Chapman University Dale E. Fowler School of Law Professor Bart Wilson’s article “Humankind in Civilization’s Extended Order: A Tragedy, The First Part” was recently published in Volume 23 of Supreme Court Economic Review.
From the abstract:
This article is a short, scientific story of the labyrinthian human career, of humankind’s place in the natural order of the world, and of the evolution of moral rules and rule following that make the extended order of civilization possible. Drawing upon work in anthropology, biology, and linguistics, the article weaves a science-based narrative of how Homo sapiens came to be the only primate to convert enemy aliens into trading friends. It is a Goethean story of the human condition that postulates the common origins of and modern tension between Pleistocene and Anthropocene morality. It is also a Hayekian story of human universals and the uniqueness of our species that explicates some necessary but not sufficient conditions for our prosperity.
Dr. Bart Wilson has joint appointments with the Fowler School of Law and the Argyros School of Business and Economics. His broad fields of specialty are industrial organization and experimental economics. He is currently pursuing research on the foundations of exchange and specialization and the origins of property right systems in laboratory economies. His other research programs apply the experimental method to topics in gasoline markets, e-commerce, electric power deregulation, and antitrust. Dr. Wilson is part of a team, led by Nobel Laureate Vernon Smith, that runs the Economic Science Institute at Chapman.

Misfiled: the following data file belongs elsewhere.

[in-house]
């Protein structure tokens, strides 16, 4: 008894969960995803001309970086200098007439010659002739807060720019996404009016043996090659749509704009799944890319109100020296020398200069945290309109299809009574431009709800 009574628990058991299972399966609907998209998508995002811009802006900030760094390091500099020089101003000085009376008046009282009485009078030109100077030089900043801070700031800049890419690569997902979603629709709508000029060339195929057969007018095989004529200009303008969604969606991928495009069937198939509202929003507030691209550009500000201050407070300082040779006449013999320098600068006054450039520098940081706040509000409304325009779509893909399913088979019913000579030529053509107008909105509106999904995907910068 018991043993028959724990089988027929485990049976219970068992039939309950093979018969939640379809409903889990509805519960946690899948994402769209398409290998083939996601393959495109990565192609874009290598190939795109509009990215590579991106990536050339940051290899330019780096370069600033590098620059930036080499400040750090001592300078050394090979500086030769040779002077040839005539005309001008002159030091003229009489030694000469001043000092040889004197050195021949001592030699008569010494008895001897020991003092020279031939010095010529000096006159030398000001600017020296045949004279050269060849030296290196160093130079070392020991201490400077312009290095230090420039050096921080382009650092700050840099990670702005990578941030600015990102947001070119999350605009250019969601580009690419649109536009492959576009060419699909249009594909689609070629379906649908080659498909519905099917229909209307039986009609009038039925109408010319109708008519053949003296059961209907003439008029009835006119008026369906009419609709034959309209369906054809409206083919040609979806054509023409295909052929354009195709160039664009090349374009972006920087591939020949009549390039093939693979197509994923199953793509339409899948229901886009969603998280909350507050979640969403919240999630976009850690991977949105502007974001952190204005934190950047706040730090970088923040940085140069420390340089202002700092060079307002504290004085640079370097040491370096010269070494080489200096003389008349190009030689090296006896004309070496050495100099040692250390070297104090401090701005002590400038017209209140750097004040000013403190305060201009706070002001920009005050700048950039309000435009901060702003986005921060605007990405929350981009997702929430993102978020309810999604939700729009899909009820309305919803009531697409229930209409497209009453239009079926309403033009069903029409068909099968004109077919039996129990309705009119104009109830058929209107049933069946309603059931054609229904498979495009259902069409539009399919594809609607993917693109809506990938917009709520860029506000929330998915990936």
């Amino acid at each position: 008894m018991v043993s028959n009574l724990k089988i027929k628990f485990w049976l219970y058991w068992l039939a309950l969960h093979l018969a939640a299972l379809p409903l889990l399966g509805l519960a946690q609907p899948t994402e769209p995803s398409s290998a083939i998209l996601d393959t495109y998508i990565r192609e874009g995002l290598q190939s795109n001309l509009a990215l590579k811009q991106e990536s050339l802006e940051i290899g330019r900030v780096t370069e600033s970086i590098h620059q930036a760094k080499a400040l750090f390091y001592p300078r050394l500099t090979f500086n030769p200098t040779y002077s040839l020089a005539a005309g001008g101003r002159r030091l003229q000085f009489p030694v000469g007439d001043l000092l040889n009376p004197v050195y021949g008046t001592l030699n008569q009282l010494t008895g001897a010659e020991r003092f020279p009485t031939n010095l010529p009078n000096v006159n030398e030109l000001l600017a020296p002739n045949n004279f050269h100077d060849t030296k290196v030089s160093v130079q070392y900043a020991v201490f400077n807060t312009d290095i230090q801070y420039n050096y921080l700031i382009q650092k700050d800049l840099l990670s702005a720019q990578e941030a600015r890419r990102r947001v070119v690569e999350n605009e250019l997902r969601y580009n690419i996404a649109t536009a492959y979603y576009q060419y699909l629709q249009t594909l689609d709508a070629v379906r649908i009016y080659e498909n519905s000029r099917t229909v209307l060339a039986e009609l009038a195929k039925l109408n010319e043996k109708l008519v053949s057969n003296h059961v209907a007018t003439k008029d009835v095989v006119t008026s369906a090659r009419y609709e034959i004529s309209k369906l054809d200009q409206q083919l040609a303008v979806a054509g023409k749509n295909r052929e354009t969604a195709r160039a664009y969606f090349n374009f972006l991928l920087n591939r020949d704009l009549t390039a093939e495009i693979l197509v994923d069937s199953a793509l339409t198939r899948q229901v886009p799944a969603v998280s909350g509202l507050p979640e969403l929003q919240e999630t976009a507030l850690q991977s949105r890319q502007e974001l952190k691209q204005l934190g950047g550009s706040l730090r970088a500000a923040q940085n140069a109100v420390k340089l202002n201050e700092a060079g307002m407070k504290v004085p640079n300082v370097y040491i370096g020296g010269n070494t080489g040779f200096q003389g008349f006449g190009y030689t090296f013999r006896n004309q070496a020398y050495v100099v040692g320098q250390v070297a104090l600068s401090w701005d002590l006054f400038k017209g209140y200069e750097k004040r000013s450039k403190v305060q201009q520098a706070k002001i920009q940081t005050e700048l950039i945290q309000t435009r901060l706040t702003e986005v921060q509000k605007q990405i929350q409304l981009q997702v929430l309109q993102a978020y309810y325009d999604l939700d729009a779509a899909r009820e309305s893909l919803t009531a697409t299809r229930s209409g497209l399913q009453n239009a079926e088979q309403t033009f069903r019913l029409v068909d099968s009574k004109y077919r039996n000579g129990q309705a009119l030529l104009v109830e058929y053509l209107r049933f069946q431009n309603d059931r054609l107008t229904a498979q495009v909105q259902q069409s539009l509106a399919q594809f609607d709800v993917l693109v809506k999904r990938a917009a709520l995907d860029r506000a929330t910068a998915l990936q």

The National Science Foundation, the Federal Trade Commission, and the International Foundation for Research in Experimental Economics have supported his research. Dr. Wilson extensively uses experimental economics in teaching undergraduate and graduate classes. He also teaches in the law school, including a seminar on “Spontanoeus Order and the Law” co-taught by Dr. Vernon Smith.
Prior to joining the faculty at Chapman University, Dr. Wilson had an appointment at George Mason University in the Department of Economics, with affiliations in the Schools of Law and Management. He was also a Research Scientist at the Economic Science Laboratory at the University of Arizona. Before that, he spent a year in Washington D.C. as an Economist in the Division of Economic Policy Analysis and the Antitrust Division of the Federal Trade Commission. He received his Ph.D. in Economics from the University of Arizona in 1997.